Tuesday, October 21, 2008

Blogdeath anyone?

Blog Doom
Paul Boutin, writing for Wired, recently posted a blog advising readers: “Thinking about launching your own blog? Here's some friendly advice: Don't. And if you've already got one, pull the plug.”

It seems that he believes that blogs, once the realm of personal ruminations, have become supplanted by “professional” blogs, many of them the online equivalent of a magazine, like the Huffington Post, or Engadget, the post-millennial Popular Mechanics.

Even though he himself was blogging for Wired. And he has his own blog on Valleywag.

Furthermore, he wrote, “When blogging was young, enthusiasts rode high, with posts quickly skyrocketing to the top of Google's search results for any given topic.” Nowadays, you’re lucky if your blog shows up on Google at all. On the other hand, flamers lurk! And “text-based Web sites aren't where the buzz is anymore.” Plus a guy Paul knows stopped writing his blog. So there you go. Who needs the hassle?

Mr. Boutin wrote, “Twitter — which limits each text-only post to 140 characters — is to 2008 what the blogosphere was to 2004.”

What? The blogosphere had a year? And now we have to pay really really close attention to Twitter? Twitter? The equivalent of scribbling with Magic Marker on a bathroom stall? It gets a whole year too?

He continued: “You'll find Scoble, Calacanis [famous names in Internet world] and most of their buddies from the golden age there.”

Golden age? What is this, ancient Greece?

“They claim it's because Twitter operates even faster than the blogosphere. And Twitter posts can be searched instantly, without waiting for Google to index them.”

Wow. You can find half-thought-out nitwittery in nanoseconds.

He concluded: “As a writer, though, I'm onto the system's real appeal: brevity. Bloggers today are expected to write clever, insightful, witty prose to compete with Huffington and The New York Times. Twitter's character limit puts everyone back on equal footing. It lets amateurs quit agonizing over their writing and cut to the chase.”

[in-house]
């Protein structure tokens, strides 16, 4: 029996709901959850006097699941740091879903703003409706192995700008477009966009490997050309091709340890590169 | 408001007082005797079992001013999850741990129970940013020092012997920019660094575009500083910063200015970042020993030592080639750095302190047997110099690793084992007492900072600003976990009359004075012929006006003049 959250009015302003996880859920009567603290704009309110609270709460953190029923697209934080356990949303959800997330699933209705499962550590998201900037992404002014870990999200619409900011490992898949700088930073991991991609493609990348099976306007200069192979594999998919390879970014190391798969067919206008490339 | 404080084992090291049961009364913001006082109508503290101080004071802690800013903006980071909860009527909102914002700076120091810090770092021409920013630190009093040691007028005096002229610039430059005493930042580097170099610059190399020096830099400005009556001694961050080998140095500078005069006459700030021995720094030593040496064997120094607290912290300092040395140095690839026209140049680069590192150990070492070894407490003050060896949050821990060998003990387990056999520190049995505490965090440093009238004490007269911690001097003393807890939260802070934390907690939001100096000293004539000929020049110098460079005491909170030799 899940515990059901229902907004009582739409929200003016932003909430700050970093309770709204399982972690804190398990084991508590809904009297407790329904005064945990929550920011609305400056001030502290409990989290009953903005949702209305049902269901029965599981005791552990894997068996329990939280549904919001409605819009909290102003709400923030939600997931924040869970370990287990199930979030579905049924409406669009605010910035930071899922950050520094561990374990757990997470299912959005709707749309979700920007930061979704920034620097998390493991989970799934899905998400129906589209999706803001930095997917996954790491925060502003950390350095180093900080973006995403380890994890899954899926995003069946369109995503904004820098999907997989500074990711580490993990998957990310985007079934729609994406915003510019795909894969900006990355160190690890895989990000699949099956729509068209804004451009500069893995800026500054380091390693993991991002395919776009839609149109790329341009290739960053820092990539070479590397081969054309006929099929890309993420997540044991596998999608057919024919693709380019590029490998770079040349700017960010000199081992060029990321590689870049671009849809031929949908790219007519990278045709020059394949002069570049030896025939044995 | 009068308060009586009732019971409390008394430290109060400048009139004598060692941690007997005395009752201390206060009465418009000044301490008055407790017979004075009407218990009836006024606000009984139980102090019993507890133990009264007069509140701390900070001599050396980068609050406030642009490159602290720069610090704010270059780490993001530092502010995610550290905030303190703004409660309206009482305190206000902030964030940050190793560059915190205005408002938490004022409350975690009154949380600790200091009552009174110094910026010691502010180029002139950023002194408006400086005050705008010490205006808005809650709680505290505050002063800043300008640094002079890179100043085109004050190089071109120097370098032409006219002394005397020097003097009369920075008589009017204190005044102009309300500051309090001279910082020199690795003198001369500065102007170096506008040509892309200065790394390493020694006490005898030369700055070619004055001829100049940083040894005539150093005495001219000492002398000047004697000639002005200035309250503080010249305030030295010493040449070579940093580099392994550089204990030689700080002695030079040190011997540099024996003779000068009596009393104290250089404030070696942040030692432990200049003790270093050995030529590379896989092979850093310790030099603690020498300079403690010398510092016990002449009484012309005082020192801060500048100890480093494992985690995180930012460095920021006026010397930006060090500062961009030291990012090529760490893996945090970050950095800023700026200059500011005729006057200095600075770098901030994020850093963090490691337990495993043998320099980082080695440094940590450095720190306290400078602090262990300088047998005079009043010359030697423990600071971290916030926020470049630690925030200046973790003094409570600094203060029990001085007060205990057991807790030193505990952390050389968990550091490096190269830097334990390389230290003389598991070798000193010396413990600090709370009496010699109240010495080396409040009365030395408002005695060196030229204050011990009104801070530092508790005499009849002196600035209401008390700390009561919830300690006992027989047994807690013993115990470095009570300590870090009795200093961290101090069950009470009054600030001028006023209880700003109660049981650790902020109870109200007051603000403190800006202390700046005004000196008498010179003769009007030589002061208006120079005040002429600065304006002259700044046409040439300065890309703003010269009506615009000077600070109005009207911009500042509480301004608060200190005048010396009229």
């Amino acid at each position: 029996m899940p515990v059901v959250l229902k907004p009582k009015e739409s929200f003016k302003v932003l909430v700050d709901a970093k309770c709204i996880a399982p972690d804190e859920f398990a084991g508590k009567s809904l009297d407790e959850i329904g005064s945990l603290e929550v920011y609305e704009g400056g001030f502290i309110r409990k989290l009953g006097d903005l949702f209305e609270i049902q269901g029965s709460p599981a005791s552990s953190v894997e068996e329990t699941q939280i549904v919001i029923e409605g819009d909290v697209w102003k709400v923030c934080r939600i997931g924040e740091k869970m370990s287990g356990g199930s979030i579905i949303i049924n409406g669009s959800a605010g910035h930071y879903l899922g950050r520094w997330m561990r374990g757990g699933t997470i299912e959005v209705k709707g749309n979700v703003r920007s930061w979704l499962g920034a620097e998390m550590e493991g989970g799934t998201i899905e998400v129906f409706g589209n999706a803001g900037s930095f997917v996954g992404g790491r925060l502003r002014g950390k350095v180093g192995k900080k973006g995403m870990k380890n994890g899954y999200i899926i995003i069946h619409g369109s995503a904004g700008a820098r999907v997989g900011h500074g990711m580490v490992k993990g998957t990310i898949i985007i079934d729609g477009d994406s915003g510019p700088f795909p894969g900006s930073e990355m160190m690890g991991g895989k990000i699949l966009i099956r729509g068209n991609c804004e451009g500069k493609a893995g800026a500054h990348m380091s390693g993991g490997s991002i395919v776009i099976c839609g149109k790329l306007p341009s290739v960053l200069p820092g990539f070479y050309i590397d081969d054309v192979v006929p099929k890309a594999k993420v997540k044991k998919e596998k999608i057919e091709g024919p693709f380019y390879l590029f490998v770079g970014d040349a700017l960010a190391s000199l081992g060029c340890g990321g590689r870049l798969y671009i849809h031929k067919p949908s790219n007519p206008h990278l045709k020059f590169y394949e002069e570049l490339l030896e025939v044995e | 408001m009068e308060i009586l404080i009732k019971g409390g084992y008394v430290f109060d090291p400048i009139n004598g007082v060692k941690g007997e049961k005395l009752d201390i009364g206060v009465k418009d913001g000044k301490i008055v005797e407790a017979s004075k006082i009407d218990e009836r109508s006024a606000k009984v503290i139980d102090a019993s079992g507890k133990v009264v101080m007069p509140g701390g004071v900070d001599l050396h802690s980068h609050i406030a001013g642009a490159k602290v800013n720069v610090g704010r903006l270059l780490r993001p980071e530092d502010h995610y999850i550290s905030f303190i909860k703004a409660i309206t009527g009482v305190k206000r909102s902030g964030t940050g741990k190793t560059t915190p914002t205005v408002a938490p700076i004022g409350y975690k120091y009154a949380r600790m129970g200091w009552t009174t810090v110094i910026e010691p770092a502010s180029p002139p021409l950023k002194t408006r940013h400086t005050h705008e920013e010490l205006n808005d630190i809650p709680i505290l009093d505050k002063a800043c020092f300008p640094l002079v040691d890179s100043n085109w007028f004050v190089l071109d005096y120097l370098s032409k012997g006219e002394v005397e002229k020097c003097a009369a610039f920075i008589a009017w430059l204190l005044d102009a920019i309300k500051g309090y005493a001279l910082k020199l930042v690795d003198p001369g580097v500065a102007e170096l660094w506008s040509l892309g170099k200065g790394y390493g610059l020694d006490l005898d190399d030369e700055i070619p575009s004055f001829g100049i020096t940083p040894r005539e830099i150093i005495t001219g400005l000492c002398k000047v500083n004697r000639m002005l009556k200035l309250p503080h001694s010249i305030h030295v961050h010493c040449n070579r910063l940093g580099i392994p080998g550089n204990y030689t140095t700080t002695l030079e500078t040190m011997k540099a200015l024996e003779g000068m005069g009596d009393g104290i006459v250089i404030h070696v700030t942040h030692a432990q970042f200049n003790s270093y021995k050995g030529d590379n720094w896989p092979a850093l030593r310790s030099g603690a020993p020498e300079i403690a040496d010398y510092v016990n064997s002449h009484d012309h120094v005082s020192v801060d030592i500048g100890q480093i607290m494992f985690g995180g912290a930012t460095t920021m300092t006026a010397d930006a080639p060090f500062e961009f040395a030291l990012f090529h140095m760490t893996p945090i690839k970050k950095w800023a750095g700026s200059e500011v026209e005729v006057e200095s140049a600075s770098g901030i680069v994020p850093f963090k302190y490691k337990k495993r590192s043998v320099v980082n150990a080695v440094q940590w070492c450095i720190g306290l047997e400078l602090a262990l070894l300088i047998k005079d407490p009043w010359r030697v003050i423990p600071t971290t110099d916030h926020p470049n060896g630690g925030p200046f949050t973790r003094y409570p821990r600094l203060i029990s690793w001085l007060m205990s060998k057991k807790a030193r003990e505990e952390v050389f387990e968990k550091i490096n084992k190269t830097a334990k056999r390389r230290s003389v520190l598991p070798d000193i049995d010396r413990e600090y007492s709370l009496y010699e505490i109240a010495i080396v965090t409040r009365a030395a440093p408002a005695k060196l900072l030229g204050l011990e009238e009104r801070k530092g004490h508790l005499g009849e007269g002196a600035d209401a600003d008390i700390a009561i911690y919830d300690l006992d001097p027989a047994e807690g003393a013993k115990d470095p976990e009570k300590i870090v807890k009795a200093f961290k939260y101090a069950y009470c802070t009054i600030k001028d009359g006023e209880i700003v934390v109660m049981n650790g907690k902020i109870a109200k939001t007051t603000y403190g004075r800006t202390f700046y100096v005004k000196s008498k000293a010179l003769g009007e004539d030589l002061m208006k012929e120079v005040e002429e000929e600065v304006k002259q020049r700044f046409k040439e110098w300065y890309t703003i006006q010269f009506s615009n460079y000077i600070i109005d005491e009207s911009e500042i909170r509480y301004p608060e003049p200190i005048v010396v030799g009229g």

That’s what we need, more unagonized amateurs blurting whatever pops into their heads.

He gave an example: “@WiredReader: Kill yr blog. 2004 over. Google won't find you. Too much cruft from HuffPo, NYT. Commenters are tards. C u on Facebook?”

The message I’m getting is that once you cross over to Twitter you start writing like the Hulk? This good? No. Hulk smash.

5 Comments:

OpenID austin-dern said...

I can't speak to the modern way of blogging, but I ran across a delightful discovery while reading Sol Steinmetz's cute little book Semantic Antics: How and Why Words Change Meaning. Steinmetz quotes Ian Shoales to show off the specific use of a word. I don't know if this is the first time he's gotten to be part of a dictionary-inspired product.

4:13 AM  
Blogger Merle Kessler said...

Thanks, Austin! I tried to Google the citation, but Amazon won't let me search the .pdf file, because I haven't bought anything from Amazon in three years. Message: if you don't shop, you lose. Wake up, America!

8:46 AM  
OpenID austin-dern said...

I found my copy of the book, which was being evasive this morning. From the entry Repugnant beginning on page 190:

According to the American radio commentator Ian Shoales, ``People on the East Coast regard people west of, say, Philadelphia as ... slightly repugnant, alien life forms.''

Shoales's use of repugnant, meaning ``disgusting, offensive, loathsome,'' has been in English a relatively short time. It was first recorded in 1879, in a translation from French, and was derived from th earlier meaning (1777) of ``distasteful, objectionable (to)'', as in actions repugnant to the moral sense, restrictions repugnant to one's feeling.

It goes on to talk about the word's original meaning in Middle English and then finally the Latin from which it originally came. (I'm a little fuzzy on how it got from English to French and back again, but apparently this sort of thing happens all the time etymologically.)

5:01 PM  
Anonymous Anonymous said...

There's life east of Philadelphia?--WJ in San Jose

8:58 AM  
Blogger Sara Pickell said...

I get this unsettling feeling that Mr. Boutin thinks that being the "most read, most searched for" blogs is all anyone wants from a blog. Why, if you can't be in Technorati's top 100, for what other purpose would you wake in the morning, drink your coffee and express yourself in writing and pictures?

1:38 PM  

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